It’s clear that insurance companies will undergo a significant change once autonomous vehicles hit the road; but how exactly those firms will adapt is still unclear.
However, that doesn’t mean that insurance companies aren’t involved in the discussions over insuring the autonomous vehicles currently being tested on the roads, according to panelists at a Reuters Newsmakers event Tuesday, titled Self-driving cars: the Future of Autonomous Vehicles.
“I know certain insurance companies that are finally starting to think about it more seriously and work more closely with the ride startups, around the world,” Evangelos Simoudis, co-founder and managing director of Synapse Partners, said, adding that there are no easy answers.
One of the major issues facing startups, OEMs, and insurance companies is the issue of liability, with startups and OEMs possibly taking responsibility for some parts of the vehicle, according to Simoudis.
“I think the OEMs, whether it’s just a manufacturer or the parts suppliers of the brain, they will start taking some of these insurance responsibilities,” he said.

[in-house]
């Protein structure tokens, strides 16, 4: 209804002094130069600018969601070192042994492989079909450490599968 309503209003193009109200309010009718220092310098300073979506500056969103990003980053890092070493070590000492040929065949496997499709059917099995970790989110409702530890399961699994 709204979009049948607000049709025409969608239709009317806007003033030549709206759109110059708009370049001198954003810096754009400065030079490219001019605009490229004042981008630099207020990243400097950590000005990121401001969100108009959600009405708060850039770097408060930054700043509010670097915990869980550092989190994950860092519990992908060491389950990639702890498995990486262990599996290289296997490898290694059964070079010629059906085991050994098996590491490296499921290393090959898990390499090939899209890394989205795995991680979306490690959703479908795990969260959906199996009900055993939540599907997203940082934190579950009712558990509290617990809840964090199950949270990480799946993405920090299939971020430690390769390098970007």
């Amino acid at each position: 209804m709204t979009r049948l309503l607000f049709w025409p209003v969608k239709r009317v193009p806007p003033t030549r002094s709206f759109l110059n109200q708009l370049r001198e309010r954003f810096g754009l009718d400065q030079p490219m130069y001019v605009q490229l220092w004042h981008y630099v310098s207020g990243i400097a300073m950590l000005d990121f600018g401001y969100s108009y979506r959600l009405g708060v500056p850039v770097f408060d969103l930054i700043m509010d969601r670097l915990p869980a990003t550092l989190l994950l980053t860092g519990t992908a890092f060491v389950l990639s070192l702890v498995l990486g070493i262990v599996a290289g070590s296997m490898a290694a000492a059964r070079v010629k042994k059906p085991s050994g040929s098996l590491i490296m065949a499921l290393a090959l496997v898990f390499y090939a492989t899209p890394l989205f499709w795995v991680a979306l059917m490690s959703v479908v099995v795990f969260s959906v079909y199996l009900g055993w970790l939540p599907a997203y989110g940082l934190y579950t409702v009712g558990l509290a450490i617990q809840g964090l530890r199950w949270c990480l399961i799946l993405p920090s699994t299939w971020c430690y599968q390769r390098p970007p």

This sentiment was echoed by Padmasree Warrior, chief executive of NIO U.S., who added that the data necessary for developing an insurance policy for AVs is still being collected from vehicles and shouldn’t be underestimated. NIO is a startup based in China, which is designing and developing high-performance, premium electric autonomous vehicles.
Some of that data includes real-life experiences gathered from self-driving prototypes tested on the roads today, Stephen Girsky, managing partner of VectoIQ said. But there also needs to be more data collected through simulations, he added.
“There needs to be some way to simulate what happens here to put a lot of miles on these systems before we know what they can do,” he said, adding, “And we can pick up all these edge cases, so to speak,” to better mold future insurance policies.Like This Post